European Travel > Camping in Europe

Camping in Europe

By JESSICA ROBERTS
Published: October 15, 2008

There are many ways to travel Europe, from bus to train to plane, but one of the most rewarding is to rent or purchase a car and do the driving yourself. The freedom that comes with owning your own vehicle in Europe is unparalleled. Being able to choose the road less traveled and take in the sights without 5000 tourists crowding in for the same view is incredibly satisfying. Even as a foreigner it is easy to lose yourself and start feeling (and acting) more like a local.

Most travelers start in the UK, and there are many camping and outdoor stores from which to purchase gear. You can also purchase a car while in the UK, but keep in mind that the car will be designed for driving on the left side of the road, and in Europe they drive on the right (although this is not really a problem).

Insurance is a whole extra ordeal. When purchasing a car in London (or England in general) it is best to have a permanent mailing address. Attempting to insure a car without one is near impossible, and if successful, extremely expensive. If you've been living and working in London on a holiday visa make sure to purchase your car and insurance before you no longer have a permanent mailing address, then figure out a way to forward the mail from the insurance company to a safe address for the duration of your trip.

If all this sounds too much (and at some point it will seem like it is) there is the option of leasing a car from Peugeot or Renault. Considering insurance is covered and the car is brand new this can actually be an incredibly economical way to ensure the freedom or car travel for a European adventure.

A good map is essential for any trip around Europe. Of course, getting lost is inevitable but a comprehensive map really does help. These can be purchased from any large bookstore.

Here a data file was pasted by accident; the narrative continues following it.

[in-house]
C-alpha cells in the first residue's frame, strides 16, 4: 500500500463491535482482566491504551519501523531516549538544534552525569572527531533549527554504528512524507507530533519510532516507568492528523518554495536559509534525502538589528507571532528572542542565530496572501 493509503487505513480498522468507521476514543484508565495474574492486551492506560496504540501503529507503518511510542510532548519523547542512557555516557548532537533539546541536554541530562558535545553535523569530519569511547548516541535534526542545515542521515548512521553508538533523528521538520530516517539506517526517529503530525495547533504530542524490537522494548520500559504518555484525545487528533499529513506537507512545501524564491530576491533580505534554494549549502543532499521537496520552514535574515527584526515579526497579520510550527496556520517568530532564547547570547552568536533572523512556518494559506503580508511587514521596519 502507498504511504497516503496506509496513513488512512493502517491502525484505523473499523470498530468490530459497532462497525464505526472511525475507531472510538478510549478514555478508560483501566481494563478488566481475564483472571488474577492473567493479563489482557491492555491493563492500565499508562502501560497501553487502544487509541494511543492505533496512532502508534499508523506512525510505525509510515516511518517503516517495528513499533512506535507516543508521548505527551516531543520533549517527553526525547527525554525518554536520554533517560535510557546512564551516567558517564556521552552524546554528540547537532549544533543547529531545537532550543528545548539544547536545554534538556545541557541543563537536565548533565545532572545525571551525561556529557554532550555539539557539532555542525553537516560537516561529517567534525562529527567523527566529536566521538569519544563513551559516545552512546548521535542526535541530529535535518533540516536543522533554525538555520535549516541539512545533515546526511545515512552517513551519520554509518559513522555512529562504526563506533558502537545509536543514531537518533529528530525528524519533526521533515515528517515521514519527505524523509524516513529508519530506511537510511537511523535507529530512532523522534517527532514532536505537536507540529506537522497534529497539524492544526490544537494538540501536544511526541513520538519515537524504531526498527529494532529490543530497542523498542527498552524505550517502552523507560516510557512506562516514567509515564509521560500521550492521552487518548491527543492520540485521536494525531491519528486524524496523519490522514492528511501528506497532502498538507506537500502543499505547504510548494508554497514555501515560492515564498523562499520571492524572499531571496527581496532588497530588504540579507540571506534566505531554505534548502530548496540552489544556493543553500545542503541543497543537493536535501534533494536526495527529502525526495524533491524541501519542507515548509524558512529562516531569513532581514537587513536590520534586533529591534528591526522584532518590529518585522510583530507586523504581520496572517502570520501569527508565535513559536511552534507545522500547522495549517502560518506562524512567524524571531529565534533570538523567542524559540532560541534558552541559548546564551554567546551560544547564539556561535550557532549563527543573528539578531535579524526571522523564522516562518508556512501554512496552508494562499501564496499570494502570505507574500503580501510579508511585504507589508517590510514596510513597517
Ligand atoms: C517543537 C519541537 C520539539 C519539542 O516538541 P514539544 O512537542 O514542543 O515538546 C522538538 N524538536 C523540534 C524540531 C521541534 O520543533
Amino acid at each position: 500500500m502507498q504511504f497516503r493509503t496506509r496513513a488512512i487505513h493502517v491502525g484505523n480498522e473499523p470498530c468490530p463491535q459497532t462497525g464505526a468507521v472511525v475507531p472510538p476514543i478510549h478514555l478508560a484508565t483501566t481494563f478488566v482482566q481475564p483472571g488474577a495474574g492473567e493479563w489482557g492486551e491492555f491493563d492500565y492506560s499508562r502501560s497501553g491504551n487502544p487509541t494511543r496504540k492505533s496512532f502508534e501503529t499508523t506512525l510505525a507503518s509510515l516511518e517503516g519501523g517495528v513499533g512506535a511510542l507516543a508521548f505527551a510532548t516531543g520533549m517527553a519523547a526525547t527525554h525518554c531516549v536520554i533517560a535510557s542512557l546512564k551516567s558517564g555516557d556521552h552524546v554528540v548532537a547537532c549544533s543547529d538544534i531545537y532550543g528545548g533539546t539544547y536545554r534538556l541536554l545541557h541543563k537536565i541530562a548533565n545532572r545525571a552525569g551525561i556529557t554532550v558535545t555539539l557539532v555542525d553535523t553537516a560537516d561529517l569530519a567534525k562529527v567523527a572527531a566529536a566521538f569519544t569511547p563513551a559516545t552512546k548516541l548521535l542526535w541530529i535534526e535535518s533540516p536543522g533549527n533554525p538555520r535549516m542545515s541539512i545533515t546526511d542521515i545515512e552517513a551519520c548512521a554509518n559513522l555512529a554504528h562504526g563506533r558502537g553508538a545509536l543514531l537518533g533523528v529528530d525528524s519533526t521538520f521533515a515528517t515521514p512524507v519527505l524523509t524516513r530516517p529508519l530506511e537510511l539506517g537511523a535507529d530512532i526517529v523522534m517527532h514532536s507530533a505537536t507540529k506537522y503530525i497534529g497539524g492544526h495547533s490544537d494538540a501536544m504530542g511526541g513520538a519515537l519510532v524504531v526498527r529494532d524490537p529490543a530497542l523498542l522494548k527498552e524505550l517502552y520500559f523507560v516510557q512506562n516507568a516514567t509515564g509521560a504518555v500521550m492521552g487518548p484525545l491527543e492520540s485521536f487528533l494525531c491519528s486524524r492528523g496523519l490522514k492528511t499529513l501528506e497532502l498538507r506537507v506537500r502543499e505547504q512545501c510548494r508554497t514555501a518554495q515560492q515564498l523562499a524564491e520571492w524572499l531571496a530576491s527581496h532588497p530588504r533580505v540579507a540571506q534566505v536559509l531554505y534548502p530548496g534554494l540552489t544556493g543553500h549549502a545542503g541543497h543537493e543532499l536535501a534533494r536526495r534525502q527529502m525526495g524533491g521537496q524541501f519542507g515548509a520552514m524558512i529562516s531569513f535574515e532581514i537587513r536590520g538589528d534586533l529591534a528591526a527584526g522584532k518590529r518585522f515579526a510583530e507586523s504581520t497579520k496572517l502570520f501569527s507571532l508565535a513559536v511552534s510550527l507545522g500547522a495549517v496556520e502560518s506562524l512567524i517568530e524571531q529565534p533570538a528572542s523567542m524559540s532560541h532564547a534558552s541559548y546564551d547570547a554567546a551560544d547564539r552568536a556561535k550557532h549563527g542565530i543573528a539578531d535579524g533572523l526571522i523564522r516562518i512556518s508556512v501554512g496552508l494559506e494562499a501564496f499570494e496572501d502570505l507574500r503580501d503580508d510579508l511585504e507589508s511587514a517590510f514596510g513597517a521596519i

Once in Europe the opportunities are endless. Camping is huge and there are campgrounds located near even the tiniest town. Booking in advance is not necessary. There may be the odd time when a site is not available, but thanks to the flexibility of traveling in a car that is generally not an issue and you can simply drive on to the next camp site.

Prices can vary hugely from country to country and city to city. Some sites are as little as 9 Euro a night, with others up to 30. Having said this, it is still the cheapest accommodation available. Consider that this 30 Euros is probably covering at least two people.

All campsites have shower blocks, and many have washing machines and dryers. Some have small stores where you can purchase a nice cold bottle of white wine or a block of cheese to nibble on - this can come in VERY handy after a long drive in the summer heat!

One thing to keep in mind is that many campsites only operate throughout summer (about May - September) so be careful if traveling outside this period (although it's not very appealing considering you could end up camping in the peak of winter!) Books that list all the campsites, their prices and facilities are also available and will become an indispensable tool in planning any camping trip. The AA guides are a very good place to start for this sort of information, but do not buy second hand. The campsites could be closed or the prices could have gone up - just spend that little extra for a brand new copy of your own.

Finally, if big cities are on your itinerary it is good to remember that the campsites will likely be outside the city centre, and visitors will need to take public transport to visit the core. This is generally a very easy and simple exercise, and shouldn't be a deterrent from traveling in this fashion.

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